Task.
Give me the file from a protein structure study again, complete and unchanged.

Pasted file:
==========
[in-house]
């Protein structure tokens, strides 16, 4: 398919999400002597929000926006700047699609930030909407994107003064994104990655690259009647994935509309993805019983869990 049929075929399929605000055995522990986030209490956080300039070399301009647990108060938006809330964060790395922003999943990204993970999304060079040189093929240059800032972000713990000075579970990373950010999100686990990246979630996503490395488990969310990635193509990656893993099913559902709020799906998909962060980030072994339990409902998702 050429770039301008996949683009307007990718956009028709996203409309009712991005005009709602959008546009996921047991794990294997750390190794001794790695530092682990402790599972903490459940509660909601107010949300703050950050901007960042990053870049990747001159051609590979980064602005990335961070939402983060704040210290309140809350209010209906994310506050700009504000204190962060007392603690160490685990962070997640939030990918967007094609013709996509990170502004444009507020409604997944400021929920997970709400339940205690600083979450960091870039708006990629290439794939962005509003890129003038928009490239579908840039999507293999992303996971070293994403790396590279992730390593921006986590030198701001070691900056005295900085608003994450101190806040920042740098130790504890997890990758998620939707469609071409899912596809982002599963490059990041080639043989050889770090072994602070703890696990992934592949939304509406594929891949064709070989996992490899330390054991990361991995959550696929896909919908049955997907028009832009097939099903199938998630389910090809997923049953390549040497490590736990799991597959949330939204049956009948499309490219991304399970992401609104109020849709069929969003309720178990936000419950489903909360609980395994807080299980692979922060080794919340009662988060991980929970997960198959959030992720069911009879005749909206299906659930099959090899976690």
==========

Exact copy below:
[in-house]
């Protein structure tokens, strides 16, 4: 398919999400002597929000926006700047699609930030909407994107003064994104990655690259009647994935509309993805019983869990 049929075929399929605000055995522990986030209490956080300039070399301009647990108060938006809330964060790395922003999943990204993970999304060079040189093929240059800032972000713990000075579970990373950010999100686990990246979630996503490395488990969310990635193509990656893993099913559902709020799906998909962060980030072994339990409902998702 050429770039301008996949683009307007990718956009028709996203409309009712991005005009709602959008546009996921047991794990294997750390190794001794790695530092682990402790599972903490459940509660909601107010949300703050950050901007960042990053870049990747001159051609590979980064602005990335961070939402983060704040210290309140809350209010209906994310506050700009504000204190962060007392603690160490685990962070997640939030990918967007094609013709996509990170502004444009507020409604997944400021929920997970709400339940205690600083979450960091870039708006990629290439794939962005509003890129003038928009490239579908840039999507293999992303996971070293994403790396590279992730390593921006986590030198701001070691900056005295900085608003994450101190806040920042740098130790504890997890990758998620939707469609071409899912596809982002599963490059990041080639043989050889770090072994602070703890696990992934592949939304509406594929891949064709070989996992490899330390054991990361991995959550696929896909919908049955997907028009832009097939099903199938998630389910090809997923049953390549040497490590736990799991597959949330939204049956009948499309490219991304399970992401609104109020849709069929969003309720178990936000419950489903909360609980395994807080299980692979922060080794919340009662988060991980929970997960198959959030992720069911009879005749909206299906659930099959090899976690």